De Silva has an interesting story to tell us about how he quit smoking. “In 2005 my wife and daughter took me up to three storied building and I found that couldn’t climb without feeling breathless. I hadn’t realised my lungs were in such bad shape,” he recalls. A respiratory doctor later performed a lung test which showed 65 per cent damage.
However, he still couldn’t stop and one day as he was driving to work he heard a familiar voice on FM. “My wife was being interviewed on a FM station. She was advising students on the ill effects of smoking and she publicly stated that her oldest student was her husband (that’s me) who cherished being a non-stop chimney every minute of the day. That was it…” he says.
The FM station and a pharma company then gifted De Silva five packets of smokers’ patches. His progress to quit smoking was religiously monitored by his wife and daughter and he went on to successfully overcome the smoker’s label.
The professional from Panaji who never bothered about who said what about her smoking and was pretty open about it, states that she quit cigarettes due to COVID and the lockdown. “I quit because I didn’t want to get out of the house during lockdown to search for cigarettes,” she says.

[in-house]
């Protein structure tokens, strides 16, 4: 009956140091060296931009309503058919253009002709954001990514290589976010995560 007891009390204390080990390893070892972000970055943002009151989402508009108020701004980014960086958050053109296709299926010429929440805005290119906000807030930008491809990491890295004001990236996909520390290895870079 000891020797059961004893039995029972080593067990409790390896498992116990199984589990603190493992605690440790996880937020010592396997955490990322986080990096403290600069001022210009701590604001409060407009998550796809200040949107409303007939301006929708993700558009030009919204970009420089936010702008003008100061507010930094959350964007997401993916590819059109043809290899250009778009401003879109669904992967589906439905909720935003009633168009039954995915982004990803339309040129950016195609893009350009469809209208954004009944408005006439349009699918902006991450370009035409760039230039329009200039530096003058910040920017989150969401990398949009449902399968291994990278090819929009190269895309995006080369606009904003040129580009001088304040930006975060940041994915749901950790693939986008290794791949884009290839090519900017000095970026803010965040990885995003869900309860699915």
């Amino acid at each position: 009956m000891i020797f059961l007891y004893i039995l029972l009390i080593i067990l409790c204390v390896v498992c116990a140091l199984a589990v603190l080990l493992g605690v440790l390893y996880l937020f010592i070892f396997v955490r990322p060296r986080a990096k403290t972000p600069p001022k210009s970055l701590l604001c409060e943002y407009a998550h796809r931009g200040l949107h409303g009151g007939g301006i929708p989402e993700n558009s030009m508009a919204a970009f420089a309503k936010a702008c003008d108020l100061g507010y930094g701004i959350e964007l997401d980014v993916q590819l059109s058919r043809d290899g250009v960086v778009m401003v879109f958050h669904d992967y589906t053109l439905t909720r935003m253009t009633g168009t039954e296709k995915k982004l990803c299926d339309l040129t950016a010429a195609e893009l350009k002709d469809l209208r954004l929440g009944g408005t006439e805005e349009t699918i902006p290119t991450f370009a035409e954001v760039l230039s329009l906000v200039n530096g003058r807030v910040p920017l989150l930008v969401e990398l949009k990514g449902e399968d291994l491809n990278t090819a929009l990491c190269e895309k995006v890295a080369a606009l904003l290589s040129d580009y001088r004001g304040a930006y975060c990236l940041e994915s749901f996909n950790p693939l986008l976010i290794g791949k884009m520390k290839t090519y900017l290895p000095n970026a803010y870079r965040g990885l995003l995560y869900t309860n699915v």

According to WHO (World Health Organisation), over 40 million young people between the ages of 13-15 have started using tobacco. Each year the tobacco industry invests an estimated USD nine billion in advertising to hook in youngsters.
But De Silva who started smoking in his twenties and gave it up in his fifties, says that when he sees youngsters smoke now he feels sad as their only companion will be death. “Keep away from girlfriends/boyfriends/ friends who love to see you smoke. They aren’t vitamin sticks and with time you will not be able to climb the staircase as your breathing capacity will reduce and stamina will drop. Instead spend money on eating healthy,” he says.
The IT professional says that it’s the advertisements on television and scenes in movies that glamorise smoking. “No one actually smokes inside a restaurant or on a plane like they show in the movies. It’s a lie,” he says, adding that gullible youngsters get fooled and end up losing out on their health due to such gimmicks by companies who are only bothered of sales and profits.
He says that though he is a very social person, because of his smoking habit he would socially withdraw as it makes one conscious of smelling of smoke. “It created havoc in my life as it caused gingivitis of the gums, a lot of teeth problems, reduced my energy, and made me very irritable,” he says.